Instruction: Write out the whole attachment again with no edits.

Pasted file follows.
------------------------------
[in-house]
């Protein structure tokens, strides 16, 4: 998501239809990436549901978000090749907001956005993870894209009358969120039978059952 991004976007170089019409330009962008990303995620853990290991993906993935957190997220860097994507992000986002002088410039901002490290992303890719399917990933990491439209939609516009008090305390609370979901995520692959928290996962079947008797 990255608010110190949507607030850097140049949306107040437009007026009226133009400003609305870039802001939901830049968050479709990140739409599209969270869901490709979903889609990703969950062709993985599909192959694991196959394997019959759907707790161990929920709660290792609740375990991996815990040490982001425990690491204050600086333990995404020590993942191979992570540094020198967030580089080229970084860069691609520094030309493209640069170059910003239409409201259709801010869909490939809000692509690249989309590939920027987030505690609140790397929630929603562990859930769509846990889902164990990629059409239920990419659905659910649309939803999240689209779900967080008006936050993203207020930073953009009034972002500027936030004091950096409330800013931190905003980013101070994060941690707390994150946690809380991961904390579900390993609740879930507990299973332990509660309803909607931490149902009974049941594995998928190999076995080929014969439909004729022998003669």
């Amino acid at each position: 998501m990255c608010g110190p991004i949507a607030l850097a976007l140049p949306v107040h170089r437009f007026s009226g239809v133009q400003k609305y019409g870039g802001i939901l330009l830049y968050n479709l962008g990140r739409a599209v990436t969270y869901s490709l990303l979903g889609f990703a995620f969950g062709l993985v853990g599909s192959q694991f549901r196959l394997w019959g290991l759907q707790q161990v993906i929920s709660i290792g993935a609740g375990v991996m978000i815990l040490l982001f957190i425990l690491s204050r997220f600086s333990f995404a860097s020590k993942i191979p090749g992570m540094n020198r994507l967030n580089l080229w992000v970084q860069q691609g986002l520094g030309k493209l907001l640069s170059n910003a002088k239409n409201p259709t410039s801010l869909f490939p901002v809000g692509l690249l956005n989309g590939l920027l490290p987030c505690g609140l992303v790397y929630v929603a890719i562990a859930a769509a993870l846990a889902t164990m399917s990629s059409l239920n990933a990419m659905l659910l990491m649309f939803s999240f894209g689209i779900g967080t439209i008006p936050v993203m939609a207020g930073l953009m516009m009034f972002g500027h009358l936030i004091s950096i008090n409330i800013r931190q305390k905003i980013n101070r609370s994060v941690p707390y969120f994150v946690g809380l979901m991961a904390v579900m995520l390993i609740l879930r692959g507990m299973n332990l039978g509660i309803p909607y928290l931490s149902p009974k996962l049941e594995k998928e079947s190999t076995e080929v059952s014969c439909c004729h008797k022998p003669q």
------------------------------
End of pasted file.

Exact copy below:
[in-house]
């Protein structure tokens, strides 16, 4: 998501239809990436549901978000090749907001956005993870894209009358969120039978059952 991004976007170089019409330009962008990303995620853990290991993906993935957190997220860097994507992000986002002088410039901002490290992303890719399917990933990491439209939609516009008090305390609370979901995520692959928290996962079947008797 990255608010110190949507607030850097140049949306107040437009007026009226133009400003609305870039802001939901830049968050479709990140739409599209969270869901490709979903889609990703969950062709993985599909192959694991196959394997019959759907707790161990929920709660290792609740375990991996815990040490982001425990690491204050600086333990995404020590993942191979992570540094020198967030580089080229970084860069691609520094030309493209640069170059910003239409409201259709801010869909490939809000692509690249989309590939920027987030505690609140790397929630929603562990859930769509846990889902164990990629059409239920990419659905659910649309939803999240689209779900967080008006936050993203207020930073953009009034972002500027936030004091950096409330800013931190905003980013101070994060941690707390994150946690809380991961904390579900390993609740879930507990299973332990509660309803909607931490149902009974049941594995998928190999076995080929014969439909004729022998003669």
């Amino acid at each position: 998501m990255c608010g110190p991004i949507a607030l850097a976007l140049p949306v107040h170089r437009f007026s009226g239809v133009q400003k609305y019409g870039g802001i939901l330009l830049y968050n479709l962008g990140r739409a599209v990436t969270y869901s490709l990303l979903g889609f990703a995620f969950g062709l993985v853990g599909s192959q694991f549901r196959l394997w019959g290991l759907q707790q161990v993906i929920s709660i290792g993935a609740g375990v991996m978000i815990l040490l982001f957190i425990l690491s204050r997220f600086s333990f995404a860097s020590k993942i191979p090749g992570m540094n020198r994507l967030n580089l080229w992000v970084q860069q691609g986002l520094g030309k493209l907001l640069s170059n910003a002088k239409n409201p259709t410039s801010l869909f490939p901002v809000g692509l690249l956005n989309g590939l920027l490290p987030c505690g609140l992303v790397y929630v929603a890719i562990a859930a769509a993870l846990a889902t164990m399917s990629s059409l239920n990933a990419m659905l659910l990491m649309f939803s999240f894209g689209i779900g967080t439209i008006p936050v993203m939609a207020g930073l953009m516009m009034f972002g500027h009358l936030i004091s950096i008090n409330i800013r931190q305390k905003i980013n101070r609370s994060v941690p707390y969120f994150v946690g809380l979901m991961a904390v579900m995520l390993i609740l879930r692959g507990m299973n332990l039978g509660i309803p909607y928290l931490s149902p009974k996962l049941e594995k998928e079947s190999t076995e080929v059952s014969c439909c004729h008797k022998p003669q």